The thought of a past excursion with her father on the seventh stanza added to her optimistic side. She has confidently expressed that behind the surface fact that her father seems so unconscious; there is still a father who would not sacrifice his memory on account of facing death.
The persona’s sympathy would not be expressed if the author’s written words were not written at all. The words that were constructed by the persona in the poem denotatively and connotatively link every stanzas of the poem, and intricately, every idea that makes the poem more coherent and powerful. The author’s words expressed by the persona are not obscure, and they are generally simple. They are not fully technical because they could be generally understood of anyone who went to school and could read an English text. Thus, the level of diction was General English, which is more appropriate to a text as reflective and as descriptive this poem is.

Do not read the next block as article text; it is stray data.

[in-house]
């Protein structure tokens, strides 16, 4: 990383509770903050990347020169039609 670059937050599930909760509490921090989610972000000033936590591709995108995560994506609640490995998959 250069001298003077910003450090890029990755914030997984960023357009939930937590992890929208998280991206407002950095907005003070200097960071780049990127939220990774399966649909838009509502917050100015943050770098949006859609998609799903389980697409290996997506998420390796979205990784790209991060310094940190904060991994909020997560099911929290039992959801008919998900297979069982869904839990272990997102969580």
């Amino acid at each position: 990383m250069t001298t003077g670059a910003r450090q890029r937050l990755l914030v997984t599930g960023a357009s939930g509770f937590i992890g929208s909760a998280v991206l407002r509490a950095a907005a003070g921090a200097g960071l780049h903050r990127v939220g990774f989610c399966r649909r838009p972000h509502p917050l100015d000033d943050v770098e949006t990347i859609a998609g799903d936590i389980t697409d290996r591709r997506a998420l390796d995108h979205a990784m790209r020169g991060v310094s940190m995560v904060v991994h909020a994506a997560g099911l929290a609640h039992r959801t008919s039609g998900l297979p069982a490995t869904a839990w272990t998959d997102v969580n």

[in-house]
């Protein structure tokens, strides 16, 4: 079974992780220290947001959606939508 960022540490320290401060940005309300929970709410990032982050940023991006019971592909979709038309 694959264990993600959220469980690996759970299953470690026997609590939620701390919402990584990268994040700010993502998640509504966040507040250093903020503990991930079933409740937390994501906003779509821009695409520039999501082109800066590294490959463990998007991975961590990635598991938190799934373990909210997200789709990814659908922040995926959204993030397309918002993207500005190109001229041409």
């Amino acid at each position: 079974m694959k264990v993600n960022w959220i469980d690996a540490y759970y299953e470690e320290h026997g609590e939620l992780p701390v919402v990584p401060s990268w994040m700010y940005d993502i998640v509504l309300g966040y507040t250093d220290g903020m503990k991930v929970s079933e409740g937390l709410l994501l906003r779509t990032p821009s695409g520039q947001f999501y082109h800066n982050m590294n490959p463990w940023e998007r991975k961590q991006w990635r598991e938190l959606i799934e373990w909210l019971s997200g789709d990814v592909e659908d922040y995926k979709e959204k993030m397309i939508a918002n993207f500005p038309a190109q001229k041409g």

The title of the poem is as simple as the way the text was crafted. “Flowers” are natural creations that intensify the colors in the environment. If imagined the flowers that were placed on the persona’s father’s side on a bed, they would happen to be the only objects that would surface to have their natural colors; the white sheet on her father adds to the likeliness of the room to a ship as the room was described to be white-walled and was plain on the fourth line from the beginning of the second stanza. On the beginning of the third stanza were the arrivals of two women in their blue dress, they are the medical staffs that are described to be “plump and muscular” – that pertain to their size and mostly, their knowledge and passion of and for health and pain. The women were termed as “Angels” because they somehow help the persona’s father escape the realms of death using their medical knowledge and skills. Again, these words came from the thoughts of a hopeful girl.